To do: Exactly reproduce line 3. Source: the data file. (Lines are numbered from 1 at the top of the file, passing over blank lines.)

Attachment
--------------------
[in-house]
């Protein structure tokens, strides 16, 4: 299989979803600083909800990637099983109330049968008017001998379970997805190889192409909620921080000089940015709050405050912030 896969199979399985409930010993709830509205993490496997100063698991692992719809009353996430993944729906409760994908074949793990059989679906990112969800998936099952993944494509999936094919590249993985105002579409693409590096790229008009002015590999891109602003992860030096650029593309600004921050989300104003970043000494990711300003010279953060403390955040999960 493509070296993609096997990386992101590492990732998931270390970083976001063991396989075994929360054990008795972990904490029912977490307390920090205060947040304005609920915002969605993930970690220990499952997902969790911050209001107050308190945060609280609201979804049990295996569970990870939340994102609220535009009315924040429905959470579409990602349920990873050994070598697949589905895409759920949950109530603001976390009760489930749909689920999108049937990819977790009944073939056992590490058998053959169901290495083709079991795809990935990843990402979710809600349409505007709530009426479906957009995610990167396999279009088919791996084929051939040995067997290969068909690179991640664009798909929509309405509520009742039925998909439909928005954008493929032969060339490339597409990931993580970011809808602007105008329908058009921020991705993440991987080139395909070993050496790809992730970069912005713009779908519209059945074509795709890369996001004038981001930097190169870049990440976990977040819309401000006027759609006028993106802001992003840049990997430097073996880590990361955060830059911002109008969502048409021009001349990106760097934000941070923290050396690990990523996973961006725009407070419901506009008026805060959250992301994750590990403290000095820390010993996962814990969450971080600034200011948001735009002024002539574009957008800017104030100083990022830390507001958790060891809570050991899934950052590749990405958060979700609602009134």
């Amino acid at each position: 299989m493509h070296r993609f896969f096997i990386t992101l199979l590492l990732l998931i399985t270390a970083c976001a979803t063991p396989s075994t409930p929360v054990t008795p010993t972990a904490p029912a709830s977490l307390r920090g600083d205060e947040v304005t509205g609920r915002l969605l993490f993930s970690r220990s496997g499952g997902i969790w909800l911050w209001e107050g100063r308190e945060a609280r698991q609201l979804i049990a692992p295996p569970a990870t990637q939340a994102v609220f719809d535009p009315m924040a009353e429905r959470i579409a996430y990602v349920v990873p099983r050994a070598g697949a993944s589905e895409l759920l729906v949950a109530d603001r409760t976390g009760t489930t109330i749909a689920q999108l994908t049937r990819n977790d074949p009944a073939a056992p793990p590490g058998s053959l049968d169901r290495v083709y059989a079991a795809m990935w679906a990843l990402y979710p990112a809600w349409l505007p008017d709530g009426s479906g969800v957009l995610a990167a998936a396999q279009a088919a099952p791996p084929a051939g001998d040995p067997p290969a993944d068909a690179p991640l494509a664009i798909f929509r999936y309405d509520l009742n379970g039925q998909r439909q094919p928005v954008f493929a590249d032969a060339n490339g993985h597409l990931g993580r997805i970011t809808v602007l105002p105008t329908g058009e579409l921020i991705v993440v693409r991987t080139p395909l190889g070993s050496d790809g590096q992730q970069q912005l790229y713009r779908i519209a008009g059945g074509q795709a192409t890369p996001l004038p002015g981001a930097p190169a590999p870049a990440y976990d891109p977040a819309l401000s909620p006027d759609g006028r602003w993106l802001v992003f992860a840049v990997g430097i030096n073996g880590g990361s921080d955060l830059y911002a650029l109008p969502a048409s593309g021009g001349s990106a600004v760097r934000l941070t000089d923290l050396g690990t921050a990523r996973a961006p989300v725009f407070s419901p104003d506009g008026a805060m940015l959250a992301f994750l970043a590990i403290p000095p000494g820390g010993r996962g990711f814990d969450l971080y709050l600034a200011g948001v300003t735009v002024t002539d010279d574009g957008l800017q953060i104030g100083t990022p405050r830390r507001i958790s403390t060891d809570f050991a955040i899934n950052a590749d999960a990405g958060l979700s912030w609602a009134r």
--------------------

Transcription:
């Amino acid at each position: 299989m493509h070296r993609f896969f096997i990386t992101l199979l590492l990732l998931i399985t270390a970083c976001a979803t063991p396989s075994t409930p929360v054990t008795p010993t972990a904490p029912a709830s977490l307390r920090g600083d205060e947040v304005t509205g609920r915002l969605l993490f993930s970690r220990s496997g499952g997902i969790w909800l911050w209001e107050g100063r308190e945060a609280r698991q609201l979804i049990a692992p295996p569970a990870t990637q939340a994102v609220f719809d535009p009315m924040a009353e429905r959470i579409a996430y990602v349920v990873p099983r050994a070598g697949a993944s589905e895409l759920l729906v949950a109530d603001r409760t976390g009760t489930t109330i749909a689920q999108l994908t049937r990819n977790d074949p009944a073939a056992p793990p590490g058998s053959l049968d169901r290495v083709y059989a079991a795809m990935w679906a990843l990402y979710p990112a809600w349409l505007p008017d709530g009426s479906g969800v957009l995610a990167a998936a396999q279009a088919a099952p791996p084929a051939g001998d040995p067997p290969a993944d068909a690179p991640l494509a664009i798909f929509r999936y309405d509520l009742n379970g039925q998909r439909q094919p928005v954008f493929a590249d032969a060339n490339g993985h597409l990931g993580r997805i970011t809808v602007l105002p105008t329908g058009e579409l921020i991705v993440v693409r991987t080139p395909l190889g070993s050496d790809g590096q992730q970069q912005l790229y713009r779908i519209a008009g059945g074509q795709a192409t890369p996001l004038p002015g981001a930097p190169a590999p870049a990440y976990d891109p977040a819309l401000s909620p006027d759609g006028r602003w993106l802001v992003f992860a840049v990997g430097i030096n073996g880590g990361s921080d955060l830059y911002a650029l109008p969502a048409s593309g021009g001349s990106a600004v760097r934000l941070t000089d923290l050396g690990t921050a990523r996973a961006p989300v725009f407070s419901p104003d506009g008026a805060m940015l959250a992301f994750l970043a590990i403290p000095p000494g820390g010993r996962g990711f814990d969450l971080y709050l600034a200011g948001v300003t735009v002024t002539d010279d574009g957008l800017q953060i104030g100083t990022p405050r830390r507001i958790s403390t060891d809570f050991a955040i899934n950052a590749d999960a990405g958060l979700s912030w609602a009134r």